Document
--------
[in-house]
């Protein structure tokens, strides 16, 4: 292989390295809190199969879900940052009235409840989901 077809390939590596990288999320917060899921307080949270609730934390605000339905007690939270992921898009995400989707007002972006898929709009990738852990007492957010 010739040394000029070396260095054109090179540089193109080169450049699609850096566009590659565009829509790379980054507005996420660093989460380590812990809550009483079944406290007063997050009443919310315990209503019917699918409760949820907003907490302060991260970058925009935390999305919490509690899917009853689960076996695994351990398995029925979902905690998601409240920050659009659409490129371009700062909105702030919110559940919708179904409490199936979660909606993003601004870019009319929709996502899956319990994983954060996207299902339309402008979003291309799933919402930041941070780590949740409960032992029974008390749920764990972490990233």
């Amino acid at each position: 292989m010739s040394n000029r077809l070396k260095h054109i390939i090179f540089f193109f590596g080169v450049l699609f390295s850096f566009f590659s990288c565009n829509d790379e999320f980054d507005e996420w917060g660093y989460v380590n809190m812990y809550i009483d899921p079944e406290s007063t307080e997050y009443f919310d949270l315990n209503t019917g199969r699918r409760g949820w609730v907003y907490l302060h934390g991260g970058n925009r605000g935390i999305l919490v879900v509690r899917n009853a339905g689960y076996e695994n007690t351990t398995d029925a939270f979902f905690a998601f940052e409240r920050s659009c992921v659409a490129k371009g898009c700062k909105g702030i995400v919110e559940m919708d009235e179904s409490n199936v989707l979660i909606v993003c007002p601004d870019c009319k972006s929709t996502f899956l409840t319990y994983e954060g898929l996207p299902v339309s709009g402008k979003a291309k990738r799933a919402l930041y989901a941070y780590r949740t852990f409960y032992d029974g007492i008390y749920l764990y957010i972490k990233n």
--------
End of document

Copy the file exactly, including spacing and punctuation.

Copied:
[in-house]
């Protein structure tokens, strides 16, 4: 292989390295809190199969879900940052009235409840989901 077809390939590596990288999320917060899921307080949270609730934390605000339905007690939270992921898009995400989707007002972006898929709009990738852990007492957010 010739040394000029070396260095054109090179540089193109080169450049699609850096566009590659565009829509790379980054507005996420660093989460380590812990809550009483079944406290007063997050009443919310315990209503019917699918409760949820907003907490302060991260970058925009935390999305919490509690899917009853689960076996695994351990398995029925979902905690998601409240920050659009659409490129371009700062909105702030919110559940919708179904409490199936979660909606993003601004870019009319929709996502899956319990994983954060996207299902339309402008979003291309799933919402930041941070780590949740409960032992029974008390749920764990972490990233």
């Amino acid at each position: 292989m010739s040394n000029r077809l070396k260095h054109i390939i090179f540089f193109f590596g080169v450049l699609f390295s850096f566009f590659s990288c565009n829509d790379e999320f980054d507005e996420w917060g660093y989460v380590n809190m812990y809550i009483d899921p079944e406290s007063t307080e997050y009443f919310d949270l315990n209503t019917g199969r699918r409760g949820w609730v907003y907490l302060h934390g991260g970058n925009r605000g935390i999305l919490v879900v509690r899917n009853a339905g689960y076996e695994n007690t351990t398995d029925a939270f979902f905690a998601f940052e409240r920050s659009c992921v659409a490129k371009g898009c700062k909105g702030i995400v919110e559940m919708d009235e179904s409490n199936v989707l979660i909606v993003c007002p601004d870019c009319k972006s929709t996502f899956l409840t319990y994983e954060g898929l996207p299902v339309s709009g402008k979003a291309k990738r799933a919402l930041y989901a941070y780590r949740t852990f409960y032992d029974g007492i008390y749920l764990y957010i972490k990233n």